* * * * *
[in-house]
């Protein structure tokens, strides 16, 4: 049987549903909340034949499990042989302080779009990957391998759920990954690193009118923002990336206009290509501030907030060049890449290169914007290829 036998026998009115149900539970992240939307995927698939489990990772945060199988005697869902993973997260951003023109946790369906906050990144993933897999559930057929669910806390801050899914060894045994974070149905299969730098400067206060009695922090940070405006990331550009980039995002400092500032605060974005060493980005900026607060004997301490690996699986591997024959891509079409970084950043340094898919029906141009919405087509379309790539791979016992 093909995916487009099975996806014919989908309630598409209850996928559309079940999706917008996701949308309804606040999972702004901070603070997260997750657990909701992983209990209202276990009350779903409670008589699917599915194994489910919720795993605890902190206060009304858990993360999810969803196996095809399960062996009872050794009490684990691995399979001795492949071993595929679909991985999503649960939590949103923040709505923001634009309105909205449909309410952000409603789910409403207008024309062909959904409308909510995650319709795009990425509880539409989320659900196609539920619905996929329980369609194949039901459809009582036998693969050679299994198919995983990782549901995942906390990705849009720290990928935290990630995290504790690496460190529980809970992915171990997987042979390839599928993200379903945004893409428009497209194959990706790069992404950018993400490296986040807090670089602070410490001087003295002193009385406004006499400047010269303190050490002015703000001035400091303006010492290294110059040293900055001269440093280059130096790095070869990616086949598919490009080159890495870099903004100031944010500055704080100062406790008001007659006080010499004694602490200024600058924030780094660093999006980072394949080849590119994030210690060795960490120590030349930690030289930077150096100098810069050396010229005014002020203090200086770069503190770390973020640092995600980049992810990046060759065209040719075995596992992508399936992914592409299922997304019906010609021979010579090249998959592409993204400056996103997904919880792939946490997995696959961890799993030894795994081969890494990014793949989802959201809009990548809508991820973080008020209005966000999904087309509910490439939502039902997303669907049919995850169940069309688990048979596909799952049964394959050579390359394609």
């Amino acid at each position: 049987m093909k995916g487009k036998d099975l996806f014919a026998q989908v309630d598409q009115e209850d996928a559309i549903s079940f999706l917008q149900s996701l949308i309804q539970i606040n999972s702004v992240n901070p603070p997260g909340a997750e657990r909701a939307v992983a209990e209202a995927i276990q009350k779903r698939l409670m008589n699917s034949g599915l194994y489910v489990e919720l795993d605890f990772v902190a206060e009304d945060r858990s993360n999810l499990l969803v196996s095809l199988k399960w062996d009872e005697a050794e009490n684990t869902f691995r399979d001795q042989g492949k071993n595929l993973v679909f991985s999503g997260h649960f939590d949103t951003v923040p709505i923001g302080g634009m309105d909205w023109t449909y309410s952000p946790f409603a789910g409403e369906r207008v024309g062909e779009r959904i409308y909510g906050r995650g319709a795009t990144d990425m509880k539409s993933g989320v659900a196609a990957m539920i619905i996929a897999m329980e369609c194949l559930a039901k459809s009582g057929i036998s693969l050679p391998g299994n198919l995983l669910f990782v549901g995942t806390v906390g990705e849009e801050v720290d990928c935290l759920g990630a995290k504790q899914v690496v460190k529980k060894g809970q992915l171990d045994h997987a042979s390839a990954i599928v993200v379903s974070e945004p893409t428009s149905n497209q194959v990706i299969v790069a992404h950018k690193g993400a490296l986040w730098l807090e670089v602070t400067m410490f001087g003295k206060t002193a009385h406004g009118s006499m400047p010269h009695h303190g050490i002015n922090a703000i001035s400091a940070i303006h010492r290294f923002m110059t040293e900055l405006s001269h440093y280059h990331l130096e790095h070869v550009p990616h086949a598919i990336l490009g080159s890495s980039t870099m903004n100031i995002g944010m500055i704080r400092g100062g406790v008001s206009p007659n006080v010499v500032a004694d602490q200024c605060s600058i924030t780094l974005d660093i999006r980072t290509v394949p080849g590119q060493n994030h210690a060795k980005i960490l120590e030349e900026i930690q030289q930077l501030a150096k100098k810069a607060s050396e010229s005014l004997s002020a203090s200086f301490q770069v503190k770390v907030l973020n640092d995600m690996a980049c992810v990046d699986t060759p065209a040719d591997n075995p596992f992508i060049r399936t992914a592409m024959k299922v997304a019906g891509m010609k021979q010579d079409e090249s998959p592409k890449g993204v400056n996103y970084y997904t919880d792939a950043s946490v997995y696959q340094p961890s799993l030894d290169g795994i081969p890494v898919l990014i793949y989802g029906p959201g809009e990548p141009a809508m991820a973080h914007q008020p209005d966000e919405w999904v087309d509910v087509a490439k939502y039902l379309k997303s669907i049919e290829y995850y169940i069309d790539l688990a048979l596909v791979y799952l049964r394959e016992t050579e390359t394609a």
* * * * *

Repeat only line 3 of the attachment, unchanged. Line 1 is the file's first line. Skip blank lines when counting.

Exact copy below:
């Amino acid at each position: 049987m093909k995916g487009k036998d099975l996806f014919a026998q989908v309630d598409q009115e209850d996928a559309i549903s079940f999706l917008q149900s996701l949308i309804q539970i606040n999972s702004v992240n901070p603070p997260g909340a997750e657990r909701a939307v992983a209990e209202a995927i276990q009350k779903r698939l409670m008589n699917s034949g599915l194994y489910v489990e919720l795993d605890f990772v902190a206060e009304d945060r858990s993360n999810l499990l969803v196996s095809l199988k399960w062996d009872e005697a050794e009490n684990t869902f691995r399979d001795q042989g492949k071993n595929l993973v679909f991985s999503g997260h649960f939590d949103t951003v923040p709505i923001g302080g634009m309105d909205w023109t449909y309410s952000p946790f409603a789910g409403e369906r207008v024309g062909e779009r959904i409308y909510g906050r995650g319709a795009t990144d990425m509880k539409s993933g989320v659900a196609a990957m539920i619905i996929a897999m329980e369609c194949l559930a039901k459809s009582g057929i036998s693969l050679p391998g299994n198919l995983l669910f990782v549901g995942t806390v906390g990705e849009e801050v720290d990928c935290l759920g990630a995290k504790q899914v690496v460190k529980k060894g809970q992915l171990d045994h997987a042979s390839a990954i599928v993200v379903s974070e945004p893409t428009s149905n497209q194959v990706i299969v790069a992404h950018k690193g993400a490296l986040w730098l807090e670089v602070t400067m410490f001087g003295k206060t002193a009385h406004g009118s006499m400047p010269h009695h303190g050490i002015n922090a703000i001035s400091a940070i303006h010492r290294f923002m110059t040293e900055l405006s001269h440093y280059h990331l130096e790095h070869v550009p990616h086949a598919i990336l490009g080159s890495s980039t870099m903004n100031i995002g944010m500055i704080r400092g100062g406790v008001s206009p007659n006080v010499v500032a004694d602490q200024c605060s600058i924030t780094l974005d660093i999006r980072t290509v394949p080849g590119q060493n994030h210690a060795k980005i960490l120590e030349e900026i930690q030289q930077l501030a150096k100098k810069a607060s050396e010229s005014l004997s002020a203090s200086f301490q770069v503190k770390v907030l973020n640092d995600m690996a980049c992810v990046d699986t060759p065209a040719d591997n075995p596992f992508i060049r399936t992914a592409m024959k299922v997304a019906g891509m010609k021979q010579d079409e090249s998959p592409k890449g993204v400056n996103y970084y997904t919880d792939a950043s946490v997995y696959q340094p961890s799993l030894d290169g795994i081969p890494v898919l990014i793949y989802g029906p959201g809009e990548p141009a809508m991820a973080h914007q008020p209005d966000e919405w999904v087309d509910v087509a490439k939502y039902l379309k997303s669907i049919e290829y995850y169940i069309d790539l688990a048979l596909v791979y799952l049964r394959e016992t050579e390359t394609a």